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Mayor Bloomberg Signs Landmark Bills to Further Reduce Smoking in New York City

New laws raise tobacco sale age to 21, ban tobacco discounts

Posted by: Editor | Nov 19, 2013

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New York City Mayor Michael Bloomberg made history again today in the fight against tobacco.

Mayor Bloomberg signed into law bills that prohibit the sale of tobacco products to anyone under the age of 21, establish a minimum price for cigarettes and little cigars, and ban tobacco industry discounting schemes that keep tobacco products affordable and appealing to kids. New York City will be the first major city or state to have a minimum tobacco sale age of 21.

These bold steps will reduce youth tobacco use and save lives. They also continue New York City's global leadership in the fight against tobacco, which is the number one cause of preventable death.

"Each of these bills will save lives, each of these bills is historic and each of these bills will reverberate round the world," said New York City Health Commissioner Dr. Thomas Farley.

The new laws are based on sound scientific evidence.

We know that increasing the price of tobacco products is the most effective way to reduce tobacco use, especially among kids. New York City has driven down smoking with the highest combined state-city cigarette tax of $5.85 per pack. Tobacco companies have fought back by spending billions to discount tobacco prices and introducing cheap, sweet small cigars. One of the new laws will curtail these harmful practices by banning the redemption of coupons and other discounting strategies for tobacco products; creating a minimum price for cigarettes and little cigars; and requiring that cheap cigars be sold in packs of at least four. These steps will discourage kids from smoking and encourage smokers to quit.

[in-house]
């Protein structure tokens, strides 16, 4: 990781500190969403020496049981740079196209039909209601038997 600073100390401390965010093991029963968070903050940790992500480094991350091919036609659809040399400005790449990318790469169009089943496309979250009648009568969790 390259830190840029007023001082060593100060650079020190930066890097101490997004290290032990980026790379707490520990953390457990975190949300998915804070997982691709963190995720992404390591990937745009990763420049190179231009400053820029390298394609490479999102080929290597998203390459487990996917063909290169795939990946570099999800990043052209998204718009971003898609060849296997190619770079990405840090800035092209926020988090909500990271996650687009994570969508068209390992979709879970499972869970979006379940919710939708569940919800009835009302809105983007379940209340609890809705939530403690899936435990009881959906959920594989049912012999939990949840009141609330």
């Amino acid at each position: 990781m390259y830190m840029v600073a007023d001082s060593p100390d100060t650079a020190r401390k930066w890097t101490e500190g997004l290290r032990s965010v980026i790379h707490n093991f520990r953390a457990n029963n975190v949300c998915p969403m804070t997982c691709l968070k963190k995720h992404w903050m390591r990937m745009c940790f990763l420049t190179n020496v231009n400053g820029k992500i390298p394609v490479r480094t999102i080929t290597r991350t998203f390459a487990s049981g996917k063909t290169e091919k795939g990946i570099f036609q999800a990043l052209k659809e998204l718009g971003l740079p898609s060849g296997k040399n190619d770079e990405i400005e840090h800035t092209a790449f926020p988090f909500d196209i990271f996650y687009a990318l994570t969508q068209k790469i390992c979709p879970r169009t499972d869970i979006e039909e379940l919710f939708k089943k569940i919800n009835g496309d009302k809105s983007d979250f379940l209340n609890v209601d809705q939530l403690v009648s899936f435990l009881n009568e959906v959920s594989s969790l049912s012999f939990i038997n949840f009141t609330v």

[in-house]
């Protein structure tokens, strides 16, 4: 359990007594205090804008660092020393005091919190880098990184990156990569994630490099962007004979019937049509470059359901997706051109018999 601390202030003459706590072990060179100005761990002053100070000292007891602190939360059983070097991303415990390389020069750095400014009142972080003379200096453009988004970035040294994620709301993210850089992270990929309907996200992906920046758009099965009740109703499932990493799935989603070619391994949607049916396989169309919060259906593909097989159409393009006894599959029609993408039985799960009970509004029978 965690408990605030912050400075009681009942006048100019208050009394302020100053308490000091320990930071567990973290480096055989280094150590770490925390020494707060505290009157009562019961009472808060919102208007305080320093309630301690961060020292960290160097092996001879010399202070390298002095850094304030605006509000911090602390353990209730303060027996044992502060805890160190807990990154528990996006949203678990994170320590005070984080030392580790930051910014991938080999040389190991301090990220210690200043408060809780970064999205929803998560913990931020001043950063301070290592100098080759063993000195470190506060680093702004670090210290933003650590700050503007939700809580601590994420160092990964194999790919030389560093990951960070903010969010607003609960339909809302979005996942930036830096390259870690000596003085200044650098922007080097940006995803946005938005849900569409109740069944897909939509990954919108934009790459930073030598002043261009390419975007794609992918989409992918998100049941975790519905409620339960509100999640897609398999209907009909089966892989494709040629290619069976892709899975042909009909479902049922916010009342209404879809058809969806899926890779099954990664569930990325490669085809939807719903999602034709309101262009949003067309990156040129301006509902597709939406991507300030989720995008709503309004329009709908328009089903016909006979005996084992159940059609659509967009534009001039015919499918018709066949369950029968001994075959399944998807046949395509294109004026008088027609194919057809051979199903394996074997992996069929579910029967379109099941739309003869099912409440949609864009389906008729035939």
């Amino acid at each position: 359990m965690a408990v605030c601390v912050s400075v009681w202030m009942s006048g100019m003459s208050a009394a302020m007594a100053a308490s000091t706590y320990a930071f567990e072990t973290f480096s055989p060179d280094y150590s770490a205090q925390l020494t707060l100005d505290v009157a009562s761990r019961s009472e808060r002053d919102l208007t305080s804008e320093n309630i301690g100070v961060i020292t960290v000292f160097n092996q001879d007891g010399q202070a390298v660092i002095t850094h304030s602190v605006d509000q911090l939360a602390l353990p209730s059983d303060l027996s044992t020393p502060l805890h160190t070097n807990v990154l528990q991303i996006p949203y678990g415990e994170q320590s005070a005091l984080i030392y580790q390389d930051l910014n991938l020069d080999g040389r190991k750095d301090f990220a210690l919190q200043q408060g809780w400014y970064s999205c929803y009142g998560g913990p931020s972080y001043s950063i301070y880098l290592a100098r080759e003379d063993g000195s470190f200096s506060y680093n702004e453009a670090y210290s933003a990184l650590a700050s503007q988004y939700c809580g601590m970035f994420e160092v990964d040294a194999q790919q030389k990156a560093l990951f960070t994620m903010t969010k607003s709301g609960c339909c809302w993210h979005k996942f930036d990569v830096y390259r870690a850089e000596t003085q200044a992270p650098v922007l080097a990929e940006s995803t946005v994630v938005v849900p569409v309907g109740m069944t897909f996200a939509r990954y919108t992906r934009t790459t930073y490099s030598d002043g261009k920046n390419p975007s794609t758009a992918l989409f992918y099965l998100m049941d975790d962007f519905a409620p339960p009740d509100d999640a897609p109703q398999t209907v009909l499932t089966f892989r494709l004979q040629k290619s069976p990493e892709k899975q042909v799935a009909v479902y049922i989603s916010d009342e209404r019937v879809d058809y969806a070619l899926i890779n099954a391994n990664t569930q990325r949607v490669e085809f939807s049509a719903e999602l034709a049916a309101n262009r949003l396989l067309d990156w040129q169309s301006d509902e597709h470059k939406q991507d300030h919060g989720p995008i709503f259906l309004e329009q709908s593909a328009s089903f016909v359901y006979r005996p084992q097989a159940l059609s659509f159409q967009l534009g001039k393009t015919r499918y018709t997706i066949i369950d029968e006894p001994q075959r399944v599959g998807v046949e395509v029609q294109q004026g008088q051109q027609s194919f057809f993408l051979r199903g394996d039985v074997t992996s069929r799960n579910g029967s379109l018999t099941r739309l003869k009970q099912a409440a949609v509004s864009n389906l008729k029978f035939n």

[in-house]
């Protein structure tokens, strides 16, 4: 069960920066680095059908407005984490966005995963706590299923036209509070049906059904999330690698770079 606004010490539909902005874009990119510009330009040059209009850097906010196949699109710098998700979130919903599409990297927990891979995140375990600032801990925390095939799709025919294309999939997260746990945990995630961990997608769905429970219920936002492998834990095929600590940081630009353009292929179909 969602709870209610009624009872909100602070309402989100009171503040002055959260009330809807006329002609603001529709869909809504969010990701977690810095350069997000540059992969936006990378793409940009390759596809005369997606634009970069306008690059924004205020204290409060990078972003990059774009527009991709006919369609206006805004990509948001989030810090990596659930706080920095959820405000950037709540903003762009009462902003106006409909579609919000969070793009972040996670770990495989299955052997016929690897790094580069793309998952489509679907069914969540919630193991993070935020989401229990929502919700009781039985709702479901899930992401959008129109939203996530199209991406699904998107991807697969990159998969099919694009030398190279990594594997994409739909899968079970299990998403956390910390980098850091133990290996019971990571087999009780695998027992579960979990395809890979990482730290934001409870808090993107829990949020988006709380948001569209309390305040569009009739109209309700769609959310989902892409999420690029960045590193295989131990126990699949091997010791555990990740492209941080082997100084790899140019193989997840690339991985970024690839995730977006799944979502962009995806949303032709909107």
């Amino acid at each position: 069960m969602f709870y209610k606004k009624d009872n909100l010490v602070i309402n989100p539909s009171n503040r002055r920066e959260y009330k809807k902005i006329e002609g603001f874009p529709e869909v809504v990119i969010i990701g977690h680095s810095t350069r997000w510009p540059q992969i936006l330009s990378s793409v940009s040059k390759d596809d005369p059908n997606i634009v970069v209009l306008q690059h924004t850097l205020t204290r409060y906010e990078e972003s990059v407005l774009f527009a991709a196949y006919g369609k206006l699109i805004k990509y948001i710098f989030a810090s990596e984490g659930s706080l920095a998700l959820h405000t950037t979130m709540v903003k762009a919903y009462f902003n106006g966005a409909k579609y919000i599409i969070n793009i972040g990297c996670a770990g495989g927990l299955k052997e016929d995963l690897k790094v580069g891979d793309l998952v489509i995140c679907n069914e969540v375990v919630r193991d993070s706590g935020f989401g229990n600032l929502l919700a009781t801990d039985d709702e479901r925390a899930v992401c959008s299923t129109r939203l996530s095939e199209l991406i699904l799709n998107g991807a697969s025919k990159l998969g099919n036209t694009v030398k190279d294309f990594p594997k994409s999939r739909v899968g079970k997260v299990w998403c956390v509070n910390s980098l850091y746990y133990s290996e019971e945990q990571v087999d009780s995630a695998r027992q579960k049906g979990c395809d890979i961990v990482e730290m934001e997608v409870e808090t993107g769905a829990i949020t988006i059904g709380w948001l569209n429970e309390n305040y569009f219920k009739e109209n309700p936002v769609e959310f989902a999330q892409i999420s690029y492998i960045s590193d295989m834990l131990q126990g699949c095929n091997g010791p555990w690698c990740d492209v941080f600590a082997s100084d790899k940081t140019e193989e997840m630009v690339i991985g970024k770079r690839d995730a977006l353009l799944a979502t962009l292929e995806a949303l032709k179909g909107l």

The second law increases the minimum sale age for tobacco products to 21. Nearly all smokers start as kids or young adults, and these age groups are heavily targeted by the tobacco industry. The ages of 18 to 21 are a critical period when many smokers move from experimental smoking to regular, daily use. Increasing the tobacco sale age to 21 will help prevent young people from ever starting to smoke. It will also help keep tobacco out of high school, where younger students often turn to older friends and classmates as sources of cigarettes.

New York City has dramatically reduced both youth and adult smoking by implementing higher tobacco taxes, a comprehensive smoke-free air law and hard-hitting tobacco prevention and cessation campaigns. The tobacco industry never lets up in pushing its deadly and addictive products. Mayor Bloomberg and other New York City leaders rightly recognize that they can't let up in their efforts to reduce smoking and save lives.

Photo courtesy of New York City Mayor’s Office.

 

 

 

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